LiDAR data

Capturing the world with spherical, lidar, and trajectory data.


LiDAR data is comprised of densely-packed three-dimensional point clouds, and we optimize the output by simultaneously obtaining LiDAR data and spherical images during the capture process. This allows the spherical images to be used on their own for visual reference or to colourise the LiDAR data.

We can supply LiDAR data in multiple formats, including  .e57, .las, .laz, .rcp, .rcs.

LiDAR data

Technical information

The range of a LIDAR sensor refers to the maximum distance at which it can accurately detect objects. For mobile mapping, a range of several hundred meters is typically needed.

The FOV of a LIDAR sensor refers to the angular range over which it can detect objects. For mobile mapping, a large FOV is usually desirable to capture a wide swath of the environment in a single scan.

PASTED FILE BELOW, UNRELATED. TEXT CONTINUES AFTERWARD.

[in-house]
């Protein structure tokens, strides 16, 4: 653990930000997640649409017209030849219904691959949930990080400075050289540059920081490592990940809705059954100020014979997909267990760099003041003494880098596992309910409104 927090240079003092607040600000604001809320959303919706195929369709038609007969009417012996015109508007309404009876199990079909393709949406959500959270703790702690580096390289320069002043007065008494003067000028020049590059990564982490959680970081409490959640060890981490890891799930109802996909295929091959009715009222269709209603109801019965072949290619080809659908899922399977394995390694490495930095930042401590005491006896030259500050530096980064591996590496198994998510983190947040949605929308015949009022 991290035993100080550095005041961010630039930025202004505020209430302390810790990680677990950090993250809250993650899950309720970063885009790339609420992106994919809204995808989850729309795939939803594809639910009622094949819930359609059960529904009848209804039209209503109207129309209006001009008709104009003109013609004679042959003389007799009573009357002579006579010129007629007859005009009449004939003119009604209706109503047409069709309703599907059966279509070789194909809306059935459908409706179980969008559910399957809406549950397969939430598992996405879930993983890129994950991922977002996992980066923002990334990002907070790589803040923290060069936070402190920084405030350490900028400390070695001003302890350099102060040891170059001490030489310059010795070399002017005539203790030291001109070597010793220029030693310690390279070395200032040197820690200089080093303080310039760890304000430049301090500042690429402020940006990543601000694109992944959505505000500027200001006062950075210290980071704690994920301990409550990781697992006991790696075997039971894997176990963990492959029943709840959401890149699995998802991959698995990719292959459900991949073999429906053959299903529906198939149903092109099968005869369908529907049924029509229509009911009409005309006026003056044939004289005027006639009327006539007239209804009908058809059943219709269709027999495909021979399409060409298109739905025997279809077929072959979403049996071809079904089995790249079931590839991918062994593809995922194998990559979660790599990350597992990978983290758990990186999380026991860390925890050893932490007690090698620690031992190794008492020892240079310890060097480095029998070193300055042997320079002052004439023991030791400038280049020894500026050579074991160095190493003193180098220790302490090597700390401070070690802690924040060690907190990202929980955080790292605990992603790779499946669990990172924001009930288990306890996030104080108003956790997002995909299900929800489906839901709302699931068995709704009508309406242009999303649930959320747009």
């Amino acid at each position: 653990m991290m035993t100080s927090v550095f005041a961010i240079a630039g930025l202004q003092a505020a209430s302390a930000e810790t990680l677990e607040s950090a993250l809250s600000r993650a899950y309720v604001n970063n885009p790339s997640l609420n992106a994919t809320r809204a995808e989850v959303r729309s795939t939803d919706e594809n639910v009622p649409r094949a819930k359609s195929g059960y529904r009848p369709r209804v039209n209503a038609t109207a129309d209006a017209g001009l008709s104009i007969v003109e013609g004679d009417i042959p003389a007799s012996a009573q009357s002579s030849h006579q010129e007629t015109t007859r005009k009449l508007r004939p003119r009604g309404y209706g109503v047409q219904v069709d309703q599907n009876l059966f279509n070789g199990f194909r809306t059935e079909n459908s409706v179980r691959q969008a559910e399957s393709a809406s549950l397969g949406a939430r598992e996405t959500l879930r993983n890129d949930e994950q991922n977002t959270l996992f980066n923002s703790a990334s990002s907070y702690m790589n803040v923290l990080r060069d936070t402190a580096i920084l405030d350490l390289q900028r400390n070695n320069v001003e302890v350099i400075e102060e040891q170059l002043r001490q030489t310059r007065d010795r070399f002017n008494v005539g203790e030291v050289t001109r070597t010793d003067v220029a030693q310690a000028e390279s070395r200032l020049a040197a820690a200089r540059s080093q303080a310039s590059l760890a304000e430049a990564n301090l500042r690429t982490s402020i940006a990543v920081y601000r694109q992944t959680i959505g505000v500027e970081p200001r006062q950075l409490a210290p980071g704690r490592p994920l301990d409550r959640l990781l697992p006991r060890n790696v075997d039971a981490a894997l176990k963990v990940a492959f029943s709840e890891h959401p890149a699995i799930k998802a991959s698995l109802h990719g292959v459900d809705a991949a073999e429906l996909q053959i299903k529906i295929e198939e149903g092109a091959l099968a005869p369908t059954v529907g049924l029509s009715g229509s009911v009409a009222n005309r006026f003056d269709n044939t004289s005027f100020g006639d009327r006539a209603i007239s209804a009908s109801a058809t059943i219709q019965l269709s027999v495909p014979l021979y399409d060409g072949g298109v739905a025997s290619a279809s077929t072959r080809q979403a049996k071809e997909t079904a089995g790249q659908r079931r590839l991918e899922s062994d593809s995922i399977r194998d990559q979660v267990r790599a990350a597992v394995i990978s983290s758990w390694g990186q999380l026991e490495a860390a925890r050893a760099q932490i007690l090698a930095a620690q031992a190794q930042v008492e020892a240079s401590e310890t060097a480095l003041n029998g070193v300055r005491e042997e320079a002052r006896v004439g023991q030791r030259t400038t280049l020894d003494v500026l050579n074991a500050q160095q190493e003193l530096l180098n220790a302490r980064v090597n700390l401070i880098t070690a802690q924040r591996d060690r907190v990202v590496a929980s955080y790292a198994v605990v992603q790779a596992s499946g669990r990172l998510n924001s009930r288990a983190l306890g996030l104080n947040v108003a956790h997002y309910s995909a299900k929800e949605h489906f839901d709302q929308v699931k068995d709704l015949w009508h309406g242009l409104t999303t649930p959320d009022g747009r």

The point density of a LIDAR sensor refers to the number of individual data points (or "points clouds") that it can generate per unit area. Higher point densities result in more detailed and accurate maps, but also require more processing power and storage capacity.

The scan rate of a LIDAR sensor refers to how quickly it can capture and process data points. For mobile mapping, a high scan rate is needed to create detailed maps of large areas in a reasonable amount of time.

The wavelength of the laser used in a LIDAR sensor affects its ability to penetrate different materials and detect objects of different colors and reflectivity. Shorter wavelengths are better at detecting objects with low reflectivity, while longer wavelengths can penetrate foliage and other obstructions more easily.

The accuracy of a LIDAR sensor refers to its ability to measure distances and positions with a high degree of precision. For mobile mapping, high accuracy is crucial to ensure that the resulting maps are reliable and can be used for a variety of applications.